Tuesday, April 12, 2016

"The Black Moth" by Georgette Heyer

Well, it took me three months to read this book, which tells you a lot right there about whether or not I liked it.

I didn't hate it, truly I didn't.  I just didn't like it all that well.  Actually, I very much liked one character, and if we'd just stuck with him, I'd have polished off the book in a couple of days.  But we had to keep bobbing off to spend time with characters I either disdained or positively loathed, as the case may be, and that got tiresome.  

Set in Georgian England, it's about this guy who took the blame for cheating at cards years ago, even though it was his brother who did it.  He's been on the lam ever since, and lately he's been amusing himself by playing highwayman.  One day he saves a sweet young woman from being abducted by this Perfectly Loathsome Other Guy, who happens to be the brother of the woman who married this guy's brother -- the one who cheated at cards and let him take the rap.  Yeeeeeeeees, it's kind of convoluted.  If only we could've stuck with Mr. Highwayman, because he was simply delicious.  And really, the Perfectly Loathsome Other Guy was quite fascinating in his own way.  Amusingly enough, I kept imagining Richard Chamberlain as both of those fellows, and he worked equally well in both roles.  I had great fun with that.  But the cheater brother and his awful wife... blech, I had a terrible time slogging through their sections.  

However!  I've since learned from Wikipedia that this was Georgette Heyer's debut novel, published when she was only nineteen, which makes me forgive a lot.  I will not hesitate to try another of her books.

If This was a Movie, I Would Rate It:  PG-13.  There are oblique references to a man ruining the character of several women, and one scene where he tries to force himself on a virtuous woman.  Also an abduction, some sword fights, and a few mild curses.



This is my 36th book read and reviewed for the Classics Club, and my sixth for the Women's Classic Literature Event.

14 comments:

  1. Wooooohooooo!! Yes it wasn't the best of her novels, but I really liked it and isn't he (Perfectly Loathsome Guy) AWFUL?!?!?!? Besides the Hero, my favorite people were O'Hara and Molly. They were adorable and tons of fun!!!

    ReplyDelete
    Replies
    1. Erudessa, yes, Devil Belmanoir (I can't remember his other names, but that one certainly stuck in my head!) was thoroughly despicable. And O'Hara and Molly had me in stitches -- I'd happily read a whole book about them!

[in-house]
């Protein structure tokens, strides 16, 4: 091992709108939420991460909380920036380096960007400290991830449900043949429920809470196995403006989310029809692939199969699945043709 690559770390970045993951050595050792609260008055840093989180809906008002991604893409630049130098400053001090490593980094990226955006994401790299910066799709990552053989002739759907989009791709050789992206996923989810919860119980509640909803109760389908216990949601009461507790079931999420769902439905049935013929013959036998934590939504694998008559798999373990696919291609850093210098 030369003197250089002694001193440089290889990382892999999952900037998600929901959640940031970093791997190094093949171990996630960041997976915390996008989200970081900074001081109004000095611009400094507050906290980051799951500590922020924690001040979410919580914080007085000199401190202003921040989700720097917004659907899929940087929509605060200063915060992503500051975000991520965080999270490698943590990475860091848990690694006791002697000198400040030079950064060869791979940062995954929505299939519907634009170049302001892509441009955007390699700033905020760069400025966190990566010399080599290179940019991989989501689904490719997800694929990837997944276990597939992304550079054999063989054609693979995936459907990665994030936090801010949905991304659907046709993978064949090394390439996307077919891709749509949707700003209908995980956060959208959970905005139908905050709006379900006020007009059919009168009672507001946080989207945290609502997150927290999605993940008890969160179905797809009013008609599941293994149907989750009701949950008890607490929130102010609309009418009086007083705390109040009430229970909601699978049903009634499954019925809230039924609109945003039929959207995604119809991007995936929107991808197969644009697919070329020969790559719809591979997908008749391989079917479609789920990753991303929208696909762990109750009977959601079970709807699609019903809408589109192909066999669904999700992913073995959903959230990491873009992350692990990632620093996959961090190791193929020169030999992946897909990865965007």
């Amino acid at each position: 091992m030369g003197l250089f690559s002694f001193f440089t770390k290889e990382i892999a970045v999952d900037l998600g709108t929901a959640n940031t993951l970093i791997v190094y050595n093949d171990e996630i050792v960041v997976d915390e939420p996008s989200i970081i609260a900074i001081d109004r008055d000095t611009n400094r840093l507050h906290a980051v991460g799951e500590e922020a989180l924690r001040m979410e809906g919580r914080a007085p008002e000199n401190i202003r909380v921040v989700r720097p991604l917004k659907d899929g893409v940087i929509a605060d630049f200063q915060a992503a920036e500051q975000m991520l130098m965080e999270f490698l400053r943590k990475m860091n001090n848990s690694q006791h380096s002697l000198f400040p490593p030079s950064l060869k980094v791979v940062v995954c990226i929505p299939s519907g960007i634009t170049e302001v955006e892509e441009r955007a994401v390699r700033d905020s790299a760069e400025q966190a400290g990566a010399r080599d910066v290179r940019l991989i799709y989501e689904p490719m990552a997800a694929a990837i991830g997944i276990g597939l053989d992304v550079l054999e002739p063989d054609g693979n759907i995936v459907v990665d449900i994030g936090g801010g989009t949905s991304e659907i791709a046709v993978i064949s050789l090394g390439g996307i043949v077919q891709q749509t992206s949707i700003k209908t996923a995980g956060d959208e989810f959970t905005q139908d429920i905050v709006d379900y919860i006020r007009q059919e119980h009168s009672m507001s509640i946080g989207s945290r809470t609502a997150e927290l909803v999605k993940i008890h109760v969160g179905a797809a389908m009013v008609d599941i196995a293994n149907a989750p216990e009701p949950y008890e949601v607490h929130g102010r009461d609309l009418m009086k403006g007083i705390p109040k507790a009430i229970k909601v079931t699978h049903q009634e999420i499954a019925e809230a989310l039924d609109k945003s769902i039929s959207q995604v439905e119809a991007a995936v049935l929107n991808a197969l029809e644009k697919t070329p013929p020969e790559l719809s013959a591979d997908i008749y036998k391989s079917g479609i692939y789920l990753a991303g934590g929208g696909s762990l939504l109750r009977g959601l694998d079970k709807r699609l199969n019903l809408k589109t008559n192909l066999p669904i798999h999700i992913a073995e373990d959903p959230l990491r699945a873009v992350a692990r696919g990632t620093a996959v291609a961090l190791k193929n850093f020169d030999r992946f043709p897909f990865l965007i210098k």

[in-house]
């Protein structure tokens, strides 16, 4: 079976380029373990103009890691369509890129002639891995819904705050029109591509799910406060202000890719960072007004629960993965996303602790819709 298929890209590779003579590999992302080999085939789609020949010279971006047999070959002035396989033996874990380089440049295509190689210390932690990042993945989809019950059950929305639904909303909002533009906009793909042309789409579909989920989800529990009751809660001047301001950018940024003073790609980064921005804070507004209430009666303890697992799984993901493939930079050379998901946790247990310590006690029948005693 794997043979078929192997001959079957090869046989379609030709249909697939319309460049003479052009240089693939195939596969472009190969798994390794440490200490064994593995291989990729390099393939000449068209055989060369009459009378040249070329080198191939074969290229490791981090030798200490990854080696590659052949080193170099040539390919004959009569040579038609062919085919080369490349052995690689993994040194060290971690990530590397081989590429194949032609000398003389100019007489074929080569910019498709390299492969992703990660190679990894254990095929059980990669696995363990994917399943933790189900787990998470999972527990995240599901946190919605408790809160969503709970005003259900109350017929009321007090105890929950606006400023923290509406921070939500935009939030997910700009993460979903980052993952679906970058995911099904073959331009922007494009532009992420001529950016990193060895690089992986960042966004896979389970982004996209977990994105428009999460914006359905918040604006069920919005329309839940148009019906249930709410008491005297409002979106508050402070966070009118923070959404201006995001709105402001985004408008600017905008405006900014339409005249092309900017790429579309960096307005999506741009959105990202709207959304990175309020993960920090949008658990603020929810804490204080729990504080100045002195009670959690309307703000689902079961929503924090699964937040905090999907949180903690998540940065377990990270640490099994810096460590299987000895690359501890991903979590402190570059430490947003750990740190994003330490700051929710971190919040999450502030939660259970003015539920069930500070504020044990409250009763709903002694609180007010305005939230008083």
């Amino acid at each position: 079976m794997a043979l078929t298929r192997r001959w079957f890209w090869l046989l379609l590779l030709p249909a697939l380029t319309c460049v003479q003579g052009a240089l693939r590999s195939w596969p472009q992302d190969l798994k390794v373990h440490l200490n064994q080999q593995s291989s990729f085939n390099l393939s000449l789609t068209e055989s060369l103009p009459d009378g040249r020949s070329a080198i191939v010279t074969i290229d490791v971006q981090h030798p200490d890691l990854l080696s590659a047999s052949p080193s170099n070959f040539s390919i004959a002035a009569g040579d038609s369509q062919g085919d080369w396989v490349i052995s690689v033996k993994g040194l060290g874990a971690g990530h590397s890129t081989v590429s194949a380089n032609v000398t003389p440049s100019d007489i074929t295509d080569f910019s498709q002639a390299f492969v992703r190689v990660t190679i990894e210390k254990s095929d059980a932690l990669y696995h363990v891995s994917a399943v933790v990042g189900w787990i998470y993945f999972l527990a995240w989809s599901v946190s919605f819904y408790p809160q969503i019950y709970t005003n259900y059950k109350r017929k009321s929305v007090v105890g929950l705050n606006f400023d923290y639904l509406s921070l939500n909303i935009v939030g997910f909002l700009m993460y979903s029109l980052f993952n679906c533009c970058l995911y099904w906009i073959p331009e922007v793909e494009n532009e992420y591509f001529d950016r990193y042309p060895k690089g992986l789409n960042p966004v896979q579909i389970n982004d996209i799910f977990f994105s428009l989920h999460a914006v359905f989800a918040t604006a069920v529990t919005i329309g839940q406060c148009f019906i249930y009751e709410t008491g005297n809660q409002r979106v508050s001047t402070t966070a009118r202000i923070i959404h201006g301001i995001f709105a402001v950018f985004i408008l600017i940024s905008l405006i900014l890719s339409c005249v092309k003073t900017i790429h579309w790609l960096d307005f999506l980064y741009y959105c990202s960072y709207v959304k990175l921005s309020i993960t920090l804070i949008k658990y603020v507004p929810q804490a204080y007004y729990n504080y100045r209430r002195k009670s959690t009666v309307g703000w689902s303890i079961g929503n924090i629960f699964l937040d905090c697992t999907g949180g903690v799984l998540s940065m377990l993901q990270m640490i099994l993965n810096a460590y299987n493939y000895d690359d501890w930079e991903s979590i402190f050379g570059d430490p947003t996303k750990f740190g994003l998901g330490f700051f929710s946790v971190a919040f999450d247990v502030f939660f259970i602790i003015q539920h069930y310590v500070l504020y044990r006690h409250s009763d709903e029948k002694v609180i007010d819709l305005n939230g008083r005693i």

Delete
    2. Tracy Belmanoir, Duke of Andover.

      So another of her books that you really need to read, is *These Old Shades*. It could ALMOST (but it isn't) be a sequel to *The Black Moth*. If it was, this is what the character comparison would be.

      Tracy Belmanoir ~ Justin AListair, Duke of Avon. Although Justin and Tracy have similarities, they are SOOOOO different! Justin is FAR better. Remember how in the end his friend Frank tells him that Diana made him? Well there was a similar happening in Justin's past and "she" made him.

      Lady Lavinia (Belmanoir) Carstares ~ Lady Fanny (Alistair) Marling. She is FAR better then Lavinia! Although she is rather flighty, she isn't the ninnyhammer milksop that Lavinia is!

      Richard Carstares ~ Edward Marling. He has FAR more common sense and backbone, and is far more likable then Richard.

      Lord Andrew Belmanoir ~ Lord Rupert Alistair. He isn't as thickheaded as Andrew and is sidesplittlingly hilarious!!

      Frank Fortescue (Tracy's "good boy" friend)~ Hugh Davenant. LOVE this guy!!

      Jack Carstares ~ Lord Anthony Merivale. He is as good a Jack!!

      Diana ~ Lady Jennifer Merivale. I liked her more then Diana.

      Delete
    3. Just looked, and the other one I have is Lady of Quality.

      My library doesn't have These Old Shades, but I'll put it on my to-read list in case I run into it in the used book store or something. How intriguing that it's like a sequel to this!

      Delete
    4. Lady of Quality if pretty amusing!!

      :)

      Delete
  2. The Black Moth is enjoyable if you are already a Heyer fan but it isn't the best to start with. I am glad you are willing to give her another try. Cotillion or The Unknown Ajax are both a lot of fun.

    ReplyDelete
    Replies
    1. Jennifer, I'm sure you're right. I have another of her books on my TBR shelves, but I can't remember the title -- it might be Cotillion. I'll definitely give her another try!

      Delete
  3. Aw, shucks. At least tell me that the Highwayman gets the Sweet Young Woman in the end . . . does he?

    ReplyDelete
    Replies
    1. Jessica, yes! Of course he does! I said I didn't like it much, not that it was pointless and horrid. I suspect I might re-read it sometime and just skip certain characters' nattery sections.

      Delete
  4. I LOVE Georgette Heyer! I haven't read The Black Moth, just because I knew it was her first published book, and I think she wrote it at a younger age even than 19. I just finished Charity Girl, though, and really liked it. She's one of my go to authors when I want something light and fun to read! Please try her again!

    ReplyDelete
    Replies
    1. Julie Diane, I really need to run down and see which of her other books I own. It's hardcover and has a nifty cover, but that's all I can tell you. I definitely intend to try her again!

      The Wikipedia article says she wrote this one to amuse her sick brother, so I imagine she began it when she was younger than 19.

      Delete
    2. Well, see? Compared to stuff I wrote when I was 17, it's genius!

      Delete

What do you think?

(Rudeness and vulgar language will not be tolerated.)